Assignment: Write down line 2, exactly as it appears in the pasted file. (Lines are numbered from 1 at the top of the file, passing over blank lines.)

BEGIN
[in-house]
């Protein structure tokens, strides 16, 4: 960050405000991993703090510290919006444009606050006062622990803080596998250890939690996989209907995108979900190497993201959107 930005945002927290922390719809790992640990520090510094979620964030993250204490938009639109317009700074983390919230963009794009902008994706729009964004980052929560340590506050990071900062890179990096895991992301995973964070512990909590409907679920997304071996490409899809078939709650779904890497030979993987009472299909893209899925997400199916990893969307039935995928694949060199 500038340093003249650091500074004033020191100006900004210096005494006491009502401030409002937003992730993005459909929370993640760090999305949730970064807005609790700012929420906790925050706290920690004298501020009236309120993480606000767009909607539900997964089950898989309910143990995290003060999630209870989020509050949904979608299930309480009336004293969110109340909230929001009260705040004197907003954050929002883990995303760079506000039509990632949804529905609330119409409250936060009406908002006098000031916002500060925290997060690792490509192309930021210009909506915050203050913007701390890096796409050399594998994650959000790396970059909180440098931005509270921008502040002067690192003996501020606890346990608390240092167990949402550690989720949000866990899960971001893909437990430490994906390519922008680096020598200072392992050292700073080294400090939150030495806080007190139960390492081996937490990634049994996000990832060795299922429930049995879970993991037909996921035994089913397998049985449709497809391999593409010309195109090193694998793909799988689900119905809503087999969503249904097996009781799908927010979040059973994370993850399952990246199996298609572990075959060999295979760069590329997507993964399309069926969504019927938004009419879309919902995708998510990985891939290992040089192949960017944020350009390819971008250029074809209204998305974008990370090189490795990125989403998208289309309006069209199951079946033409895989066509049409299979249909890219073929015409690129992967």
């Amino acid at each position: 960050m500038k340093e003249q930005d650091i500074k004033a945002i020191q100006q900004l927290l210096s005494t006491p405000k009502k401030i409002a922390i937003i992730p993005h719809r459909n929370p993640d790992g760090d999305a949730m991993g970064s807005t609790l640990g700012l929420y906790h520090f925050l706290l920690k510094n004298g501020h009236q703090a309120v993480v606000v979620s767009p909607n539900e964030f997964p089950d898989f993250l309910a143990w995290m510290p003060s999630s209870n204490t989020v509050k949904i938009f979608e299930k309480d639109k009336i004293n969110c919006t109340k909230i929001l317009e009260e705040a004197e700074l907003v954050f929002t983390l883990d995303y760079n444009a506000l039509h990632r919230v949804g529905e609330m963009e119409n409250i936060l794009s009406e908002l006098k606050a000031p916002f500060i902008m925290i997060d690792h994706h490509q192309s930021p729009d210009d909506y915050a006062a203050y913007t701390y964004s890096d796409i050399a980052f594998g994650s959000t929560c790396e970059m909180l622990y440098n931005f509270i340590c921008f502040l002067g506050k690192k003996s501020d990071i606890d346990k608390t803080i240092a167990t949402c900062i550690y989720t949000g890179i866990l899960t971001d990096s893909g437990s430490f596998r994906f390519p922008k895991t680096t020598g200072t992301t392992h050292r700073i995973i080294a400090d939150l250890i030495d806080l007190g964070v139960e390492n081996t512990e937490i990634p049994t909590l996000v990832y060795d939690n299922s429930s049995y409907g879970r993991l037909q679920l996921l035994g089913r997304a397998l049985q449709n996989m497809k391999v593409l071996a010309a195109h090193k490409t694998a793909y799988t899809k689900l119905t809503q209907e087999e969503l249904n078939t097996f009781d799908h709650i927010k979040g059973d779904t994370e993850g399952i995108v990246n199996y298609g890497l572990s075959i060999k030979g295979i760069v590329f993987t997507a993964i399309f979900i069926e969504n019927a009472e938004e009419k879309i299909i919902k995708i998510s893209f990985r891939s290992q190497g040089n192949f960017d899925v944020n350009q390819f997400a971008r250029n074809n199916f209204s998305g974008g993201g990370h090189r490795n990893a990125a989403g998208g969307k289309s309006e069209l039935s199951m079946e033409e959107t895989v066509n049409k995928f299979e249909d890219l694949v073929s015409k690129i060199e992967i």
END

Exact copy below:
């Protein structure tokens, strides 16, 4: 960050405000991993703090510290919006444009606050006062622990803080596998250890939690996989209907995108979900190497993201959107 930005945002927290922390719809790992640990520090510094979620964030993250204490938009639109317009700074983390919230963009794009902008994706729009964004980052929560340590506050990071900062890179990096895991992301995973964070512990909590409907679920997304071996490409899809078939709650779904890497030979993987009472299909893209899925997400199916990893969307039935995928694949060199 500038340093003249650091500074004033020191100006900004210096005494006491009502401030409002937003992730993005459909929370993640760090999305949730970064807005609790700012929420906790925050706290920690004298501020009236309120993480606000767009909607539900997964089950898989309910143990995290003060999630209870989020509050949904979608299930309480009336004293969110109340909230929001009260705040004197907003954050929002883990995303760079506000039509990632949804529905609330119409409250936060009406908002006098000031916002500060925290997060690792490509192309930021210009909506915050203050913007701390890096796409050399594998994650959000790396970059909180440098931005509270921008502040002067690192003996501020606890346990608390240092167990949402550690989720949000866990899960971001893909437990430490994906390519922008680096020598200072392992050292700073080294400090939150030495806080007190139960390492081996937490990634049994996000990832060795299922429930049995879970993991037909996921035994089913397998049985449709497809391999593409010309195109090193694998793909799988689900119905809503087999969503249904097996009781799908927010979040059973994370993850399952990246199996298609572990075959060999295979760069590329997507993964399309069926969504019927938004009419879309919902995708998510990985891939290992040089192949960017944020350009390819971008250029074809209204998305974008990370090189490795990125989403998208289309309006069209199951079946033409895989066509049409299979249909890219073929015409690129992967």